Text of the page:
Unique. One-of-a-kind. Award-winning. Leader. State of the art. Cutting edge. Bleeding edge. Next generation. Revolutionary. Robust. Extraordinary. Legendary. Transformative. Groundbreaking. Best in class. Magical. Out of the box. Feature-rich. World class. Dynamic. Premier. Amazing. Iconic. I think you probably see where this is going.
Ah yes, the world of superlatives and puffed-up buzz words. As an entrepreneur, I want to persuade you that my product or service is the best thing since sliced bread – maybe even better! And thus I have a tendency to use embellishments to convey a certain sense of excitement that will emotionally influence you to buy what I’m peddling. Sometimes advertising and marketing that exaggerate are just plain fun. Dos Equis beer uses a spoof in its commercials of The Most Interesting Man in the World. Generally this sort of marketing is easily identifiable and the audience goes with the flow.
What we want to avoid is falling into the “salesmany” stereotype. When I hear entrepreneurs use terms like “crushing it” or “killing it,” I cringe. It’s one thing to extoll the virtues of our product or service, but when we cross over into too much puffery our credibility suffers. Is it possible that being more quiet and understated in our approach to marketing and sales could produce the results we seek?
Our customers don’t really give a whit whether or not we are “#1” or provide “world class service.” What they are interested in is how our product or service solves their problem or provides them with real value. Here are a couple of example marketing statements to compare.
Statement #1: “At XYZ Motors we sell more Kias than anyone else in the universe! We’re also number one in service and have won more awards from Kia than any other dealership in the country.”
Statement #2: “At XYZ Motors we are creative and will help figure out a way to put you in a new car that can fit comfortably within your budget. We are also pleased to keep our service department open every weeknight until 10:00 PM because we know that many customers can’t bring their car in until they get off from work.”
Obviously the first statement is full of backpatting and chest thumping. The focus is completely on the dealership. The second statement is customer-centric. Here, XYZ Motors shows great empathy for both the customer’s pocketbook and his or her busy schedule.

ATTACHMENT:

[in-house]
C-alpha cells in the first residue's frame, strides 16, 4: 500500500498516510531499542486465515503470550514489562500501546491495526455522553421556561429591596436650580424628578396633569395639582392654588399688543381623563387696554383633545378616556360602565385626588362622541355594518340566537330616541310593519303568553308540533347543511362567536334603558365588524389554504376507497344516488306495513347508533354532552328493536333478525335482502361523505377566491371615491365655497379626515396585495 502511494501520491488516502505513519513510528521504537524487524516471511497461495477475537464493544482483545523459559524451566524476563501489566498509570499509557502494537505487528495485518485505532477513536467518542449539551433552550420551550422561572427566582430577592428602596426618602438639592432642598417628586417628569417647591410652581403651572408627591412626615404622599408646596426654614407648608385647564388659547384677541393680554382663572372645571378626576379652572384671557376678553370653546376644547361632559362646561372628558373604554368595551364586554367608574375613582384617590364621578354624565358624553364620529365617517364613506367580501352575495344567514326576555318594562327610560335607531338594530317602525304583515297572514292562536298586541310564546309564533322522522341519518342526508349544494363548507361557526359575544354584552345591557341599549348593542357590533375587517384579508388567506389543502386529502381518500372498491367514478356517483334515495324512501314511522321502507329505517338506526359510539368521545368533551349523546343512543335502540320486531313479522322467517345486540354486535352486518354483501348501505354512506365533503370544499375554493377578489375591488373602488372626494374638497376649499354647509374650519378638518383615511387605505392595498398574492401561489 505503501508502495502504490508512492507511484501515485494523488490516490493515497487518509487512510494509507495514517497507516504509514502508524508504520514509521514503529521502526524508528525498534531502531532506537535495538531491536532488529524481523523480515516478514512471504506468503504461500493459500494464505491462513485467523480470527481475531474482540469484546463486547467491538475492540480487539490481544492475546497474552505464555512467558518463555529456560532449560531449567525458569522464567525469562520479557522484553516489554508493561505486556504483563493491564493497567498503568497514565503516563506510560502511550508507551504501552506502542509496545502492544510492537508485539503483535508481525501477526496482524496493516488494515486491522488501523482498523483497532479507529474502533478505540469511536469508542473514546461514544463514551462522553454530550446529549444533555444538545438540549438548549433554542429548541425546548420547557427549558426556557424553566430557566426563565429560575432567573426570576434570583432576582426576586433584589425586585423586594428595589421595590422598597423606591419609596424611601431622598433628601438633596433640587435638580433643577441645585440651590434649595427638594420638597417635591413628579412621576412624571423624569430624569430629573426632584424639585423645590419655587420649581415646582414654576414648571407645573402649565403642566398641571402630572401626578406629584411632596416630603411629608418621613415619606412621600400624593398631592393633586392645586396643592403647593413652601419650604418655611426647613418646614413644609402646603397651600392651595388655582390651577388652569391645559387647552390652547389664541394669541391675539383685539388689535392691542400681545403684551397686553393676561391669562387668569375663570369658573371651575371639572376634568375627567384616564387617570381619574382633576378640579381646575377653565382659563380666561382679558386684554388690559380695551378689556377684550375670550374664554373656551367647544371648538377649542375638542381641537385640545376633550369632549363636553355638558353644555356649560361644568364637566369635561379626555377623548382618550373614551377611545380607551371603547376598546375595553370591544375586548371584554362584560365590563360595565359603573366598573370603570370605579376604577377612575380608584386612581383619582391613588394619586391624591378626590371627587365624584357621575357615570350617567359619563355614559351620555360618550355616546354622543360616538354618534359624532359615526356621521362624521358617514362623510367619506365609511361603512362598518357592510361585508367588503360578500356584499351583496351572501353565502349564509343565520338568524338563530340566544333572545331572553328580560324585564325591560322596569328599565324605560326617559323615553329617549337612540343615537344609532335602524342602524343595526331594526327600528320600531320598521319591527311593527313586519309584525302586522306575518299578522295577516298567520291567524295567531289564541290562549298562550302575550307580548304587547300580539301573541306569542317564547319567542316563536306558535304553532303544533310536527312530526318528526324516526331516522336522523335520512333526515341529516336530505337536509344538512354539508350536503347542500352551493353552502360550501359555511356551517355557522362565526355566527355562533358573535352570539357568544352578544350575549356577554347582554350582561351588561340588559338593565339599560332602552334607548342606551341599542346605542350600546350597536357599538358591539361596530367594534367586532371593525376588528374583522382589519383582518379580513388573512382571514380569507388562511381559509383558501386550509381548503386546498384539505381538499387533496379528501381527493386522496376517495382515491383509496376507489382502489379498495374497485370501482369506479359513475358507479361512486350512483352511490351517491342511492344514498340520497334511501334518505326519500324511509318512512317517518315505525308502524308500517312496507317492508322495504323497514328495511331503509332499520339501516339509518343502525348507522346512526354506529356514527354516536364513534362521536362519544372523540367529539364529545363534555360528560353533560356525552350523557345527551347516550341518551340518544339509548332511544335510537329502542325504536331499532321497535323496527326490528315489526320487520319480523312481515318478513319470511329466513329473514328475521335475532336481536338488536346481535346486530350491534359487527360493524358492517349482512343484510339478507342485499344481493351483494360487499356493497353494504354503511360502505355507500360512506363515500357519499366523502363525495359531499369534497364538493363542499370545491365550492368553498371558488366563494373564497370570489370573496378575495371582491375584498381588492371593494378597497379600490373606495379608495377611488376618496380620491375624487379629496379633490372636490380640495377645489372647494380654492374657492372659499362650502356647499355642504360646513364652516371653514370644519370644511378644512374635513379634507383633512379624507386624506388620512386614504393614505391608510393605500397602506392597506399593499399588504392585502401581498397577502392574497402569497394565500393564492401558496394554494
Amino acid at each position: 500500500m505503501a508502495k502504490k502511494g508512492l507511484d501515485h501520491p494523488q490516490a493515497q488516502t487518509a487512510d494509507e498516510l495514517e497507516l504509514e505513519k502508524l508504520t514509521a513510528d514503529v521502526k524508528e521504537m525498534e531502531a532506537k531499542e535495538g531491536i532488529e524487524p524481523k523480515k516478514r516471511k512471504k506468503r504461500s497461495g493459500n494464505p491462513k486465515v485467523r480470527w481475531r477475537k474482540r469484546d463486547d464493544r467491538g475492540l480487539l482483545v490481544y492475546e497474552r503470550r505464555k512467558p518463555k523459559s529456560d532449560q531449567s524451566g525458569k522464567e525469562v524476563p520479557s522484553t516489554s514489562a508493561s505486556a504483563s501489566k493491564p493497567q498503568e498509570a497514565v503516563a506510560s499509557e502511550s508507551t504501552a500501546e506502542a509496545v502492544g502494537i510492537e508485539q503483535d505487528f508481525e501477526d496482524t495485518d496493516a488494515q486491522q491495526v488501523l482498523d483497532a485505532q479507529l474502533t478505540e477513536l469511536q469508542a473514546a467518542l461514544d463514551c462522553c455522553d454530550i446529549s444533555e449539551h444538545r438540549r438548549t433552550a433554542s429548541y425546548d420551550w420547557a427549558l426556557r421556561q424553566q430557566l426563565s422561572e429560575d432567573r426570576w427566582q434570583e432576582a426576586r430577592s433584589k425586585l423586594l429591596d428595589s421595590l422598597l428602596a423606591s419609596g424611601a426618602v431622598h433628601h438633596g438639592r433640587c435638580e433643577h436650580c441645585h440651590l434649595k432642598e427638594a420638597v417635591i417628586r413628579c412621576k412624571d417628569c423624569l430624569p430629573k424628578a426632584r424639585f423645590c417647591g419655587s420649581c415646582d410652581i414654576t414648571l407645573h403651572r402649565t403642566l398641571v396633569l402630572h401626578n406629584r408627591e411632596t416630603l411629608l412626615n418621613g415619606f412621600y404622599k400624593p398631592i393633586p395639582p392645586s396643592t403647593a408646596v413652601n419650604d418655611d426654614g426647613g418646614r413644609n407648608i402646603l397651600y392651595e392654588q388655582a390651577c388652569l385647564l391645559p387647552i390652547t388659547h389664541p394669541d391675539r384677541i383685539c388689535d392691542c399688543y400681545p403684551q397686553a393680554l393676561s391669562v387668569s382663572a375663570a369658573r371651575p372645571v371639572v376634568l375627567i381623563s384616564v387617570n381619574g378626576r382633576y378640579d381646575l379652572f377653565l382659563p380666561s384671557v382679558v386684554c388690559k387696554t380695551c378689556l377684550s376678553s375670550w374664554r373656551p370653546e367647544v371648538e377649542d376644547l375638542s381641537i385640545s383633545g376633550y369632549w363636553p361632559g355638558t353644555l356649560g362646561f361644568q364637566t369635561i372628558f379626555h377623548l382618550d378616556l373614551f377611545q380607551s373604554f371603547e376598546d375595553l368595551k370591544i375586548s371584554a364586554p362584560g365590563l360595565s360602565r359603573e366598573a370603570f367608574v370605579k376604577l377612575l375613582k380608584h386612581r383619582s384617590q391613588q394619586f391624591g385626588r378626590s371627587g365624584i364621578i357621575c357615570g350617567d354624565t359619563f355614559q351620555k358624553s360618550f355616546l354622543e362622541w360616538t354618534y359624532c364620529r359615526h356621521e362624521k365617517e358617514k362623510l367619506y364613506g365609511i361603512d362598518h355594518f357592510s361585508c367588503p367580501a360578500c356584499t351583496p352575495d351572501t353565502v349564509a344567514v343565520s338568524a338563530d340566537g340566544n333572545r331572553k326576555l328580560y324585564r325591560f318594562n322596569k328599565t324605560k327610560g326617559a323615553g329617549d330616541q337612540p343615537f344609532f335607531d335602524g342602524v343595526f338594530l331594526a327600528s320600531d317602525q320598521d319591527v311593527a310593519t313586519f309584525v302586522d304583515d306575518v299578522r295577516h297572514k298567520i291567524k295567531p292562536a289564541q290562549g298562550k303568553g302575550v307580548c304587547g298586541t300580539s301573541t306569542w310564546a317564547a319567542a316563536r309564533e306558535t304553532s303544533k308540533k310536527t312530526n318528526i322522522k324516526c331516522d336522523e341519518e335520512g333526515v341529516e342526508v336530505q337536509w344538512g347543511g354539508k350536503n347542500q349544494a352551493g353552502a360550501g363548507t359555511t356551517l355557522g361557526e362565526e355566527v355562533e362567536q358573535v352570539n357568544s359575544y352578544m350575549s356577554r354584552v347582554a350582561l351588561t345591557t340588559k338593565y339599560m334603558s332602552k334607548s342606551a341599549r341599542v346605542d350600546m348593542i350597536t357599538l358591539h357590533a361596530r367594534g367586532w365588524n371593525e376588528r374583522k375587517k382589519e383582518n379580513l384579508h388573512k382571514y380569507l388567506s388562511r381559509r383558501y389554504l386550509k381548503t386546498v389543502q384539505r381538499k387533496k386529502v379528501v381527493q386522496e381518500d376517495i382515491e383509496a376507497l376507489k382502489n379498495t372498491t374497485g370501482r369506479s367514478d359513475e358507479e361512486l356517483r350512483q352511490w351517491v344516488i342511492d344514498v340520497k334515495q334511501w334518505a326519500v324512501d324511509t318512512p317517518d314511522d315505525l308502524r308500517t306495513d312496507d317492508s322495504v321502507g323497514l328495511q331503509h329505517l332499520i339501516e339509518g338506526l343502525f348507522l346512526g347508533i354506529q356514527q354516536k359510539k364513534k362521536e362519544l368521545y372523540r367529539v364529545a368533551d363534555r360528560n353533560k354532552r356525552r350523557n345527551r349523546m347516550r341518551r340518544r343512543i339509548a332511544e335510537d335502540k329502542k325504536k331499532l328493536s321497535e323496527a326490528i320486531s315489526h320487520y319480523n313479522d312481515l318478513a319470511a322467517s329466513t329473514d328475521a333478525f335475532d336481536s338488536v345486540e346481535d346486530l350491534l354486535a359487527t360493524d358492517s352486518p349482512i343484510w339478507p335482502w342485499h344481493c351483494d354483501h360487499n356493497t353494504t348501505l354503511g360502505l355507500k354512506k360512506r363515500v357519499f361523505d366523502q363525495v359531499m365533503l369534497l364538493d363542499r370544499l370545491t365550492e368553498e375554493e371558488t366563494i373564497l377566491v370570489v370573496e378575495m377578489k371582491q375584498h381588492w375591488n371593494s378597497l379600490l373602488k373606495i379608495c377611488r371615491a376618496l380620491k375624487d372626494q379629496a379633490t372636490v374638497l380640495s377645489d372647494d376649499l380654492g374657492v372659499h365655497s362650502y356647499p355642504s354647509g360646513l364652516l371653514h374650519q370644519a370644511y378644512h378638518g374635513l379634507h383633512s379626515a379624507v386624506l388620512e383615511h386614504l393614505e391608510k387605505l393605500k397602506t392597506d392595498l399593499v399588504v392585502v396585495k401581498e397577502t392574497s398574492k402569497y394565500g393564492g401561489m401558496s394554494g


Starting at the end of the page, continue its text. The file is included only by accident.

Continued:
One of the reasons that businesses use hyperbole is because they haven’t figured out how to differentiate their product or service. This is especially true for companies that compete in the commodity space. Apparently they believe that yelling as loud as they can, will motivate customers to show up and shell out their hard-earned dollars to save a cent or two. And there’s no question that some people are inclined this way. But I think that most people aren’t thrilled to be insulted by such boorish and uninspired messaging. An alternative approach might be for the business to become much more creative in determining its value proposition and then develop a marketing campaign around the benefits to the customer.
Entrepreneurs must also be mindful of how different generations respond to marketing and salesmanship. But as political campaigns have become more and more over-the-top with either fluff or mudslinging, I think there’s a carryover impact on the business world. All consumers, regardless of generation, are more skeptical of dubious claims and mindless drivel. Instead they want facts and substance. They need real data that supports a marketing/sales pitch and explains the WIFM in plain English. And of course WIFM means “What’s in it for me?”
Laying out the case for how our product or service solves a problem for our customers can be done in an innovative fashion. And we don’t have to appear like a stereotypical pushy salesperson to do so.
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This blog is being written in tandem with my book, “An Entrepreneur’s Words to Live By,” available on Amazon.com in paperback and Kindle (My Book), as well as being available in all of the other major eBook formats.